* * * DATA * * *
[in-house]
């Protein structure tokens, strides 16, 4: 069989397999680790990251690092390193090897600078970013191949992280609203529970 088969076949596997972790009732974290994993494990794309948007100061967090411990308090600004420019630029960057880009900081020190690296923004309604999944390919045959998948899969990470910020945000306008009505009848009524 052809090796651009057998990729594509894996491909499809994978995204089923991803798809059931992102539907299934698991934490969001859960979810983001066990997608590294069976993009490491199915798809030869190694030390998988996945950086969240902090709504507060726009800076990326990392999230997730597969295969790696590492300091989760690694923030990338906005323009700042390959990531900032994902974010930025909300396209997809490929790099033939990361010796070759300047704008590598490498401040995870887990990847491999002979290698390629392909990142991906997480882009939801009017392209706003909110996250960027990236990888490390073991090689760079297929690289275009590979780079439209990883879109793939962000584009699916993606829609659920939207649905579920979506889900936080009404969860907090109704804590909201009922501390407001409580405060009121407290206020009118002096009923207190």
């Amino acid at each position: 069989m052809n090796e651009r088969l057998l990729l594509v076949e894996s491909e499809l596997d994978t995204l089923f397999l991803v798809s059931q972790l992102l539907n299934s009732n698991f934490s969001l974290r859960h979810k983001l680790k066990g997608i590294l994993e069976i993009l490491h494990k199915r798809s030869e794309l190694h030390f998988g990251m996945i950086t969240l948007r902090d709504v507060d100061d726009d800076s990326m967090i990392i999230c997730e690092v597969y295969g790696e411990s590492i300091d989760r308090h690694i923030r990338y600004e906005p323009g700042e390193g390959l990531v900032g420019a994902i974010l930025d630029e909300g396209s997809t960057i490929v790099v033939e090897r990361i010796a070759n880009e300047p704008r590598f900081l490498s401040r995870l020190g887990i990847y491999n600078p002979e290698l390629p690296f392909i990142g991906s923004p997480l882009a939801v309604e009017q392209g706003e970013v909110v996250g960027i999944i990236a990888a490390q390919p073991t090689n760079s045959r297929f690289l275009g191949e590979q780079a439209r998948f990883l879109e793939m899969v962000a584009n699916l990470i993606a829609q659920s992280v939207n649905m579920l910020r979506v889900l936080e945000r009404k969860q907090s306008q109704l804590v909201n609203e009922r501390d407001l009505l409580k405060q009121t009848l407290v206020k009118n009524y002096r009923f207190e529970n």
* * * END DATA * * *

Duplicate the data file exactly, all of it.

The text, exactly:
[in-house]
């Protein structure tokens, strides 16, 4: 069989397999680790990251690092390193090897600078970013191949992280609203529970 088969076949596997972790009732974290994993494990794309948007100061967090411990308090600004420019630029960057880009900081020190690296923004309604999944390919045959998948899969990470910020945000306008009505009848009524 052809090796651009057998990729594509894996491909499809994978995204089923991803798809059931992102539907299934698991934490969001859960979810983001066990997608590294069976993009490491199915798809030869190694030390998988996945950086969240902090709504507060726009800076990326990392999230997730597969295969790696590492300091989760690694923030990338906005323009700042390959990531900032994902974010930025909300396209997809490929790099033939990361010796070759300047704008590598490498401040995870887990990847491999002979290698390629392909990142991906997480882009939801009017392209706003909110996250960027990236990888490390073991090689760079297929690289275009590979780079439209990883879109793939962000584009699916993606829609659920939207649905579920979506889900936080009404969860907090109704804590909201009922501390407001409580405060009121407290206020009118002096009923207190």
């Amino acid at each position: 069989m052809n090796e651009r088969l057998l990729l594509v076949e894996s491909e499809l596997d994978t995204l089923f397999l991803v798809s059931q972790l992102l539907n299934s009732n698991f934490s969001l974290r859960h979810k983001l680790k066990g997608i590294l994993e069976i993009l490491h494990k199915r798809s030869e794309l190694h030390f998988g990251m996945i950086t969240l948007r902090d709504v507060d100061d726009d800076s990326m967090i990392i999230c997730e690092v597969y295969g790696e411990s590492i300091d989760r308090h690694i923030r990338y600004e906005p323009g700042e390193g390959l990531v900032g420019a994902i974010l930025d630029e909300g396209s997809t960057i490929v790099v033939e090897r990361i010796a070759n880009e300047p704008r590598f900081l490498s401040r995870l020190g887990i990847y491999n600078p002979e290698l390629p690296f392909i990142g991906s923004p997480l882009a939801v309604e009017q392209g706003e970013v909110v996250g960027i999944i990236a990888a490390q390919p073991t090689n760079s045959r297929f690289l275009g191949e590979q780079a439209r998948f990883l879109e793939m899969v962000a584009n699916l990470i993606a829609q659920s992280v939207n649905m579920l910020r979506v889900l936080e945000r009404k969860q907090s306008q109704l804590v909201n609203e009922r501390d407001l009505l409580k405060q009121t009848l407290v206020k009118n009524y002096r009923f207190e529970n």